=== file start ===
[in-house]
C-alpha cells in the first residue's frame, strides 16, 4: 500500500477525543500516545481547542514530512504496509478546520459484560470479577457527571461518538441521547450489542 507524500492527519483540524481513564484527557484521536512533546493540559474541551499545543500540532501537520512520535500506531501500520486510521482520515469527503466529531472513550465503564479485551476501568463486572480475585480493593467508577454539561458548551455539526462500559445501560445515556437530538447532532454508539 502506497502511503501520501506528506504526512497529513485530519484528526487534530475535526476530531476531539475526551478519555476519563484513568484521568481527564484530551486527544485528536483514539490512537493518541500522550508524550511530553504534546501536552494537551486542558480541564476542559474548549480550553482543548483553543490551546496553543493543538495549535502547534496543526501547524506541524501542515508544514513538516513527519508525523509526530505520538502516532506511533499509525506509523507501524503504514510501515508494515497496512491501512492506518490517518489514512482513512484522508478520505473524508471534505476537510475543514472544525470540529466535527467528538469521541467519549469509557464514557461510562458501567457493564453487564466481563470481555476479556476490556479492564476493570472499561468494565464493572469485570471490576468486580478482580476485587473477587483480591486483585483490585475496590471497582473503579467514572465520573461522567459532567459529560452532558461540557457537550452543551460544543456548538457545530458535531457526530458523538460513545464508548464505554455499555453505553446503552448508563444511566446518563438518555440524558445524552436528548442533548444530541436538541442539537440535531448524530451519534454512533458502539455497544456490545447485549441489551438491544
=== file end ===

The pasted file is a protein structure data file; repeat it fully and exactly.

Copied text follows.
[in-house]
C-alpha cells in the first residue's frame, strides 16, 4: 500500500477525543500516545481547542514530512504496509478546520459484560470479577457527571461518538441521547450489542 507524500492527519483540524481513564484527557484521536512533546493540559474541551499545543500540532501537520512520535500506531501500520486510521482520515469527503466529531472513550465503564479485551476501568463486572480475585480493593467508577454539561458548551455539526462500559445501560445515556437530538447532532454508539 502506497502511503501520501506528506504526512497529513485530519484528526487534530475535526476530531476531539475526551478519555476519563484513568484521568481527564484530551486527544485528536483514539490512537493518541500522550508524550511530553504534546501536552494537551486542558480541564476542559474548549480550553482543548483553543490551546496553543493543538495549535502547534496543526501547524506541524501542515508544514513538516513527519508525523509526530505520538502516532506511533499509525506509523507501524503504514510501515508494515497496512491501512492506518490517518489514512482513512484522508478520505473524508471534505476537510475543514472544525470540529466535527467528538469521541467519549469509557464514557461510562458501567457493564453487564466481563470481555476479556476490556479492564476493570472499561468494565464493572469485570471490576468486580478482580476485587473477587483480591486483585483490585475496590471497582473503579467514572465520573461522567459532567459529560452532558461540557457537550452543551460544543456548538457545530458535531457526530458523538460513545464508548464505554455499555453505553446503552448508563444511566446518563438518555440524558445524552436528548442533548444530541436538541442539537440535531448524530451519534454512533458502539455497544456490545447485549441489551438491544